MSP is intended to be a ``tightly coupled'' business venture. It is not a front for marketing individual products and funneling royalties back to implementors. It is a partnership where partnership profits are distributed to partners based on their percentage ownership regardless of their source. Why? First of all, one of the major reasons to form a partnership rather than just going off on your own is the potential synergy of the various partners and the work they develop. We hope to offer software components which can be used together in meaningful ways, and as we go, to accumulate a ``bag of tricks'' (e.g. screen formatting routines, database access utilities, etc.) which make development of new products by all partners easier. If each partner were essentially on his own, we could easily spend more time figuring out cross licensing and royalties for shared components than in actual development. It would force any partner to evaluate, for each potential component used, the tradeoff of paying for it or doing it over. This is silly and counterproductive.
Secondly, it enables us to cut the risk to each partner while remaining able to swing our resources behind those products which ``take off''. Assume we develop five products and four are losers or barely break even but one becomes the ``next Visi-Calc''. In the ``royalty payback'' company we would have four unhappy implementors and one fellow with a rapidly increasing bank balance but the inability to adequately follow up the initial product with follow-on enhancements and adaptations. With the true partnership, we can commit our resources to a successful product as its success requires so that we can not only make a splash with it, but aggressively follow up the initial success with the new versions, new machine implementations, and additional features needed to expand and preserve market share.
I view the difference between the lone wolf implementor and the software marketing partnership as the difference between gambling and business. The lone wolf has the possibility of a higher return, but far less probability of realizing it. What matters in business is to be able to fail a large percentage of the time and still come out ahead. Having had several blockbuster products and having watched them diddled away by insufficient promotion and inability to concentrate resources on them as they showed promise convinces me of the truth of this statement.
Once MSP commences operations, we will select a set of products to develop and formulate, in advance, a development schedule, marketing plan, marketing budget, and cash flow projection per product. MSP accounting will be structured so as to produce actual figures on a monthly basis which update the projection. We will have partnership meetings on a monthly basis (or more frequently) in which each active project is reviewed from a technical and marketing standpoint and a decision will be made to continue, drop, or increase commitment to the project. Each new product we choose to undertake will be formulated and managed this way, so we are constantly forced to target the very limited resources we have on the segments of our business which are developing well.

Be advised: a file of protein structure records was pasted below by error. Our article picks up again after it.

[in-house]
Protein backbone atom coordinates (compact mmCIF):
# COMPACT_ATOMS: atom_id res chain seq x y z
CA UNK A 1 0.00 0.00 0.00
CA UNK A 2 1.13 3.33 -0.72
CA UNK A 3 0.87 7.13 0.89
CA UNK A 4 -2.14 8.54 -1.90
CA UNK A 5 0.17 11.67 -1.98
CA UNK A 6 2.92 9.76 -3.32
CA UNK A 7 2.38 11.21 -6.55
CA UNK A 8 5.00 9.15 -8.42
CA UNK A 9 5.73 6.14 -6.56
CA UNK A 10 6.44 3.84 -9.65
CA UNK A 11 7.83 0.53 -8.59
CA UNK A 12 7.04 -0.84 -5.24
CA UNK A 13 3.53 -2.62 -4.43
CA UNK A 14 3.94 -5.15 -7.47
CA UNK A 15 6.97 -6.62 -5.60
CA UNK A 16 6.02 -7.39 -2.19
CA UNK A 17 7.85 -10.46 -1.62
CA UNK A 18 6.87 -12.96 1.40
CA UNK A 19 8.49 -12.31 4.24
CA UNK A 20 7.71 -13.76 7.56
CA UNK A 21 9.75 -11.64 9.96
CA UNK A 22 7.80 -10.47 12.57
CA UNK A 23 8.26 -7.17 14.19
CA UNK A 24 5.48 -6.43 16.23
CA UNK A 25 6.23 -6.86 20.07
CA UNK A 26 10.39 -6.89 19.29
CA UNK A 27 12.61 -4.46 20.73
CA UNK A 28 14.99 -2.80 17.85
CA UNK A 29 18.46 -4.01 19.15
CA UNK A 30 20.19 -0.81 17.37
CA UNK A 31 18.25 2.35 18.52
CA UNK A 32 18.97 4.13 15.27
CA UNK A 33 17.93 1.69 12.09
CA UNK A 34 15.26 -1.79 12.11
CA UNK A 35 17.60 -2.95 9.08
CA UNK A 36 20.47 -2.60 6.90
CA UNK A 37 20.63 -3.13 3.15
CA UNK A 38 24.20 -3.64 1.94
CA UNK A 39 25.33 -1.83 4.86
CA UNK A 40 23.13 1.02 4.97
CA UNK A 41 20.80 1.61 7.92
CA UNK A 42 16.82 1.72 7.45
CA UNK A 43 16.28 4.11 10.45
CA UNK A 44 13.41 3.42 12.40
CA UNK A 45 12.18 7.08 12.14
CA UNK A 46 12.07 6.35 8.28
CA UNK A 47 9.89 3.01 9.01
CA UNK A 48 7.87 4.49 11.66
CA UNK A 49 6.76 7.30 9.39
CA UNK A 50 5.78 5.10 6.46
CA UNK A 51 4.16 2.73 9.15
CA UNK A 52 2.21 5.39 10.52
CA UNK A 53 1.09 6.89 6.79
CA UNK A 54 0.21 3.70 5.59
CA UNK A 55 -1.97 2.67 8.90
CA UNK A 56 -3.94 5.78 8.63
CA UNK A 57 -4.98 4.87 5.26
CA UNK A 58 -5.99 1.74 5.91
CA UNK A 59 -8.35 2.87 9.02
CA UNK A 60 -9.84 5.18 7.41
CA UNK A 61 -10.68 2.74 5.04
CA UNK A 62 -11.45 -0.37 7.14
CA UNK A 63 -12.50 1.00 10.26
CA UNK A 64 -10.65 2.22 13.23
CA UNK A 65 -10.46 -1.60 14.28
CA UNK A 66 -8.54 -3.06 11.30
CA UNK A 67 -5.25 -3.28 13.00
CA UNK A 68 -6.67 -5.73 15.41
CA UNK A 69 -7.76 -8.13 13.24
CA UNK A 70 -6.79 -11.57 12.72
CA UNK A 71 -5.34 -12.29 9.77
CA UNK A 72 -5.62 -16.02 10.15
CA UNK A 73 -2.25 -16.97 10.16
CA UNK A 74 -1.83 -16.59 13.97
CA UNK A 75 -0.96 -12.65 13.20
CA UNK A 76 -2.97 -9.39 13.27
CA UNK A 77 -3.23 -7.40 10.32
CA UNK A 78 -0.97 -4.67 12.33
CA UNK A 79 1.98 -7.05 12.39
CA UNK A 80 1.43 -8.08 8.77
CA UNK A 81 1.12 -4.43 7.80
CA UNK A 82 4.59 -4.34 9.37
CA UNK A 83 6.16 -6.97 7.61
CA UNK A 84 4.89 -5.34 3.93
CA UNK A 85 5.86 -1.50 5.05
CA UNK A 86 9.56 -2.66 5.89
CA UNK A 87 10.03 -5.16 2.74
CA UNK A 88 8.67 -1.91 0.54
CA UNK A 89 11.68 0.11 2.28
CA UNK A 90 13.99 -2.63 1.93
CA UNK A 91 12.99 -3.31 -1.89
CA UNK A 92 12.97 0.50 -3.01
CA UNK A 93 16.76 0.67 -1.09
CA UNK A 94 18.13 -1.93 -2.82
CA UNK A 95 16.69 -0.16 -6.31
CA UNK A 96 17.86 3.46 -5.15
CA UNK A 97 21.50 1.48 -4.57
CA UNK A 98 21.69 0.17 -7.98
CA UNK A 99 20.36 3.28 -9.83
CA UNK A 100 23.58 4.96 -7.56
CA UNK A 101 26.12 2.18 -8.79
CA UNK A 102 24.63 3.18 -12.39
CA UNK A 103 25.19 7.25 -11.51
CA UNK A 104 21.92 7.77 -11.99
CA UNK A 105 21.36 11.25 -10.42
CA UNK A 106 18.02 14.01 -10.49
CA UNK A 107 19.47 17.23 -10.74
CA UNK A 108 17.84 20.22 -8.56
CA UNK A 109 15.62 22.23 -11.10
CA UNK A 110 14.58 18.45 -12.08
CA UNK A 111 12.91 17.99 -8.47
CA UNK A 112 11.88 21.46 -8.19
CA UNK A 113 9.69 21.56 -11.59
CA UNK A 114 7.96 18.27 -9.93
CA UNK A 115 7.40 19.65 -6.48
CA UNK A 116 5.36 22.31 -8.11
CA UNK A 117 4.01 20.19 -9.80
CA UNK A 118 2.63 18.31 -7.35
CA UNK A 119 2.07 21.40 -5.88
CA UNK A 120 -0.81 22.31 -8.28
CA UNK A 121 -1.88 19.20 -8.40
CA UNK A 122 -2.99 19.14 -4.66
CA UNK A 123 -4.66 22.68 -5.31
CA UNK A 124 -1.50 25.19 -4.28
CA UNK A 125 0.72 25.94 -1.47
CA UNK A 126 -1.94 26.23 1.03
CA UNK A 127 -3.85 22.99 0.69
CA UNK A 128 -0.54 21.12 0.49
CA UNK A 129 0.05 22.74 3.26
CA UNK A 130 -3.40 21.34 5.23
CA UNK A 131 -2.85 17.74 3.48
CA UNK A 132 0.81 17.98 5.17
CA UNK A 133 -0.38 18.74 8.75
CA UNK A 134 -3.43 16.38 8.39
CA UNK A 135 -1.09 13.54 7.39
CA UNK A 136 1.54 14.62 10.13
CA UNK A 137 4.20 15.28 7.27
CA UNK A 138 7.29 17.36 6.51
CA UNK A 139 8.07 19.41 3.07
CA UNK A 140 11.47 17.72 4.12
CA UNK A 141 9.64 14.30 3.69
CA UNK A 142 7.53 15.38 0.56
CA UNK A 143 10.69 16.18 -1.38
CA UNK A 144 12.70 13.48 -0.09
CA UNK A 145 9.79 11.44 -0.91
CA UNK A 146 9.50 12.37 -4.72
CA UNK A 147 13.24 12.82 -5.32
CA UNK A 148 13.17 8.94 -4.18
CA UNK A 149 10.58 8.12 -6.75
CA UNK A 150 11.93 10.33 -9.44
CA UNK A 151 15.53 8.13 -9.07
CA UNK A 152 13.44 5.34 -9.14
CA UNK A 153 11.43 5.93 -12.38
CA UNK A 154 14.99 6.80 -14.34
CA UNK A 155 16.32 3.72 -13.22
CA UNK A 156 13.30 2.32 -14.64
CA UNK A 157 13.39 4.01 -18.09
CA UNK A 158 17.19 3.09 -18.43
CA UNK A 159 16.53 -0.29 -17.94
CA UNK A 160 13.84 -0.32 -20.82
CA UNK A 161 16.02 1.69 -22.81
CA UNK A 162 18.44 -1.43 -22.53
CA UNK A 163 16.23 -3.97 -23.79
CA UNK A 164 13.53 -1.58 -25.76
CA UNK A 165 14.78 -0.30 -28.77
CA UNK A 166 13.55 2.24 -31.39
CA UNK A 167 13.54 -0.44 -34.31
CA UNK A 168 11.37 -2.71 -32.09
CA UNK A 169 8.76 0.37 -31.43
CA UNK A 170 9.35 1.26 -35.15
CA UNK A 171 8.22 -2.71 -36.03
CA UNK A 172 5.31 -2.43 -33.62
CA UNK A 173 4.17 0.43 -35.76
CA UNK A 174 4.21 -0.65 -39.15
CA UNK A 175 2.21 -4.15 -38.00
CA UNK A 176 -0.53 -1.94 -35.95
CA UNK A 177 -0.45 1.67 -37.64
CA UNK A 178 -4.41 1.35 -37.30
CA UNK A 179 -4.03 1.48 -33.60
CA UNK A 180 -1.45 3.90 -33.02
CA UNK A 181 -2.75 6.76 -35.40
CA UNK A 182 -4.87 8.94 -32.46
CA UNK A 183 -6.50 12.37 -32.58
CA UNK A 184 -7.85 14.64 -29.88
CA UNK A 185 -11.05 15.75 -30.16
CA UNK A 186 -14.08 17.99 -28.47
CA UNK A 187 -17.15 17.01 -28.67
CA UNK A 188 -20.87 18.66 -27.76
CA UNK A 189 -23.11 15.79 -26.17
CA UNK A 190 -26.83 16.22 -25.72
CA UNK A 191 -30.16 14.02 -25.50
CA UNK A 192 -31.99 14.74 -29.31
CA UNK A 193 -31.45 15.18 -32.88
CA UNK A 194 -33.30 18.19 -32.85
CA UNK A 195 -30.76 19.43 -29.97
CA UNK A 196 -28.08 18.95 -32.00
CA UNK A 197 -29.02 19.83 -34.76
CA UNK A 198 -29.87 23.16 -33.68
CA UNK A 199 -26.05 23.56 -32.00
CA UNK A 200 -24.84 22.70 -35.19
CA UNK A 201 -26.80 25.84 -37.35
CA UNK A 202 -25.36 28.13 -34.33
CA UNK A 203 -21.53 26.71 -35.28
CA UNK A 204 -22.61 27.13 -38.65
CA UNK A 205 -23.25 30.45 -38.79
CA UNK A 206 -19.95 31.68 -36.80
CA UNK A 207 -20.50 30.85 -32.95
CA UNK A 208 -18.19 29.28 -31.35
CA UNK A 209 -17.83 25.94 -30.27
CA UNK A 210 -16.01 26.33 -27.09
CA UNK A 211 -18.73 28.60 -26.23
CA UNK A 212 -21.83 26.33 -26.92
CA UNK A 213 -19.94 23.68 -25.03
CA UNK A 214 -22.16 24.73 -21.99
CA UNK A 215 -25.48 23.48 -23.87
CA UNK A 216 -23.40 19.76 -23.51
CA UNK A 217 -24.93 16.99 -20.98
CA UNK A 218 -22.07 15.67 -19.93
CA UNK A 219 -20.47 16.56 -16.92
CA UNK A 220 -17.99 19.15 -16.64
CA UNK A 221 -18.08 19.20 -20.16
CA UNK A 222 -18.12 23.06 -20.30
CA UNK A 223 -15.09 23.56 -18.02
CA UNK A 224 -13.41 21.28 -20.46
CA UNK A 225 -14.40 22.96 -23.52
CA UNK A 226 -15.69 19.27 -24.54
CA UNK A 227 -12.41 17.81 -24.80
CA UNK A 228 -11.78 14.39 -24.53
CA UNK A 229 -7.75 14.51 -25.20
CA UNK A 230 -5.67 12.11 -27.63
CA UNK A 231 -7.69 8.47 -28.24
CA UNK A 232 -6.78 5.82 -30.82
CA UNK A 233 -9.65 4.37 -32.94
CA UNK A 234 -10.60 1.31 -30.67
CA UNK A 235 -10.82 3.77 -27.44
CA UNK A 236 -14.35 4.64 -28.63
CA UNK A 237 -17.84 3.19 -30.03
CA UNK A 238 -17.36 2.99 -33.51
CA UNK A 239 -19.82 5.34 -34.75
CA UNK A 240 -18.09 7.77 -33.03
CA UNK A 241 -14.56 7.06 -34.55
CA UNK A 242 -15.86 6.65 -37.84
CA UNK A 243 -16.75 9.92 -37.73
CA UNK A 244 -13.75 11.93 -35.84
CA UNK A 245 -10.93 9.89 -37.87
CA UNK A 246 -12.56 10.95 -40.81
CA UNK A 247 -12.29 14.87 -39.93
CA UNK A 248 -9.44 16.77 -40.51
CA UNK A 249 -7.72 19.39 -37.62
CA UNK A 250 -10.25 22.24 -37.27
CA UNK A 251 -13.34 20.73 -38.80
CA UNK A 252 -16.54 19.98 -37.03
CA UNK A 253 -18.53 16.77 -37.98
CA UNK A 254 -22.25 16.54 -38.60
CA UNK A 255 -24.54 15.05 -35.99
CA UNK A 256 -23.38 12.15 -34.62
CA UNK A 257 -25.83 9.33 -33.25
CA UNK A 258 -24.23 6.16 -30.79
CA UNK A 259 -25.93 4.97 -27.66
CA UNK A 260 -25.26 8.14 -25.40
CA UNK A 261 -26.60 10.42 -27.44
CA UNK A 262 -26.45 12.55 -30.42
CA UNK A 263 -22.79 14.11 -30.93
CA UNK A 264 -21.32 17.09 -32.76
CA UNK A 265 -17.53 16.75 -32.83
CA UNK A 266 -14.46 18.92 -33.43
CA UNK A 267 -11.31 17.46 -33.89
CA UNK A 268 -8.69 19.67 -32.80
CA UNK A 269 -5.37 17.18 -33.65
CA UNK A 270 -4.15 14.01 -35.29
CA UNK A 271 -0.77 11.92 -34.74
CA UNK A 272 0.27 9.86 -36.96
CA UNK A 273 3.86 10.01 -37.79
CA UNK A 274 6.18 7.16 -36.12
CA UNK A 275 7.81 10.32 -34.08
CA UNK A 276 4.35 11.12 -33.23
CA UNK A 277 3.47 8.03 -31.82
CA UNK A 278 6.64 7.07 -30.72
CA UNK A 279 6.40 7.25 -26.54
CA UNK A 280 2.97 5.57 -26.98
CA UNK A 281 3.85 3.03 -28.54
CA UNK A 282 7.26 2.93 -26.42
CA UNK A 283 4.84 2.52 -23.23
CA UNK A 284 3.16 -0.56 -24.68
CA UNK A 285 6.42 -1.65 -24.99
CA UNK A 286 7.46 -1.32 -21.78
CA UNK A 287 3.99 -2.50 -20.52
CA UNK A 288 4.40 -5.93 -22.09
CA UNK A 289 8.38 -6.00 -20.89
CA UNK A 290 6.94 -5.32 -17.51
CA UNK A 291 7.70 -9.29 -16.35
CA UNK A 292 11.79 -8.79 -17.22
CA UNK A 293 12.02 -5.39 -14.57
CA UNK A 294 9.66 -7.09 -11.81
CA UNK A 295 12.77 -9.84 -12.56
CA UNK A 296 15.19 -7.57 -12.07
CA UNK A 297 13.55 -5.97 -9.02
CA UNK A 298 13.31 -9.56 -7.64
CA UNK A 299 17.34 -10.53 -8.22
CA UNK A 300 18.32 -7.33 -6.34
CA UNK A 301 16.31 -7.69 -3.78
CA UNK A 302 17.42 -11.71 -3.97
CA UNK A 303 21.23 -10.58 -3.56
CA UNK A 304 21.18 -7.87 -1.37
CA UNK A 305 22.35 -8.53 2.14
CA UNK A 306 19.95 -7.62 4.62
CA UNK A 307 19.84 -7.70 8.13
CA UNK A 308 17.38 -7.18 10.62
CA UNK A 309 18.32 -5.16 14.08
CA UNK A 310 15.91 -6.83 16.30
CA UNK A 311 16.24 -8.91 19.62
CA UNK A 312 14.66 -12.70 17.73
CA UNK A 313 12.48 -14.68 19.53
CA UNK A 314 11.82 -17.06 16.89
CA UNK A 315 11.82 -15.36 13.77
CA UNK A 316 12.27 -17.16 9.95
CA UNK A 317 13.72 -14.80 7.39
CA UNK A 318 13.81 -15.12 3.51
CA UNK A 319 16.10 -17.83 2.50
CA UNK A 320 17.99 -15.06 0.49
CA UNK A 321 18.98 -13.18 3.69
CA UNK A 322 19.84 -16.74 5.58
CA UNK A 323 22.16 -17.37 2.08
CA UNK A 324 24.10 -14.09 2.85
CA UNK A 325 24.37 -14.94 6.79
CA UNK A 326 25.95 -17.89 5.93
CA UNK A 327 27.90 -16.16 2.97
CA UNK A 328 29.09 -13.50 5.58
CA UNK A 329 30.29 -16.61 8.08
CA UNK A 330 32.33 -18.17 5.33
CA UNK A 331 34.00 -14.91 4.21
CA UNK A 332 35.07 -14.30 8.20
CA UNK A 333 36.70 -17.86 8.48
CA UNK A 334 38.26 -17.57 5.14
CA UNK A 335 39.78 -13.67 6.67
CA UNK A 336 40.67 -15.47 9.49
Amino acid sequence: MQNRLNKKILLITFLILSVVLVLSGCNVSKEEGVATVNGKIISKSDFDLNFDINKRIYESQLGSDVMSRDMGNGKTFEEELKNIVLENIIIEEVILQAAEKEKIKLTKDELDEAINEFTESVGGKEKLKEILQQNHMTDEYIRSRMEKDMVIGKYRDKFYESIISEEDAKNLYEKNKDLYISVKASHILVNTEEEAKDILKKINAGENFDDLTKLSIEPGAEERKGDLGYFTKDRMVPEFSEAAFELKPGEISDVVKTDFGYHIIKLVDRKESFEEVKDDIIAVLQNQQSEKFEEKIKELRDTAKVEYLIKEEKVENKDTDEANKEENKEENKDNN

Partners in MSP will prosper as the company as a whole does. This may help them to better evaluate products and projects based on their actual prospects rather than an attachment to something based on the amount of work that has gone into it or an attraction to an idea because it seems good. Our goal is to be able to react rapidly when a product takes off and build other products around it.
It doesn't take a lengthy look at the computer industry to conclude that the products that succeed are not always the best ones. Arguing with the marketplace may make you feel good, but it's about as productive as standing on the tracks and arguing with the Twentieth Century Limited. One of our chief goals in structuring the company is to promote rapid feedback of real-world information into the decision making process. I know how important this is--any reasonably dispassionate analysis of Marinchip's business would have concluded as early as 1979 that the 9900 was a dead end. Yet the seductive lure of the ``previous investment trap'' was such that two more years of effort were poured down a hole whose prospects of return were very limited.
That's not to say that having long term goals isn't important or that you should have no time horizon beyond the next month. There's nothing wrong with a slowly developing business with a large prospect of deferred return as long as it doesn't bleed your resources and result in your going under just when the world realizes that it needs what you've been selling for the last five years. What we have to guard against is blindness to a competitive idea (for example, screen-oriented word processors) which is sewing up the market while we still try to push something time has left behind.
Editor: John Walker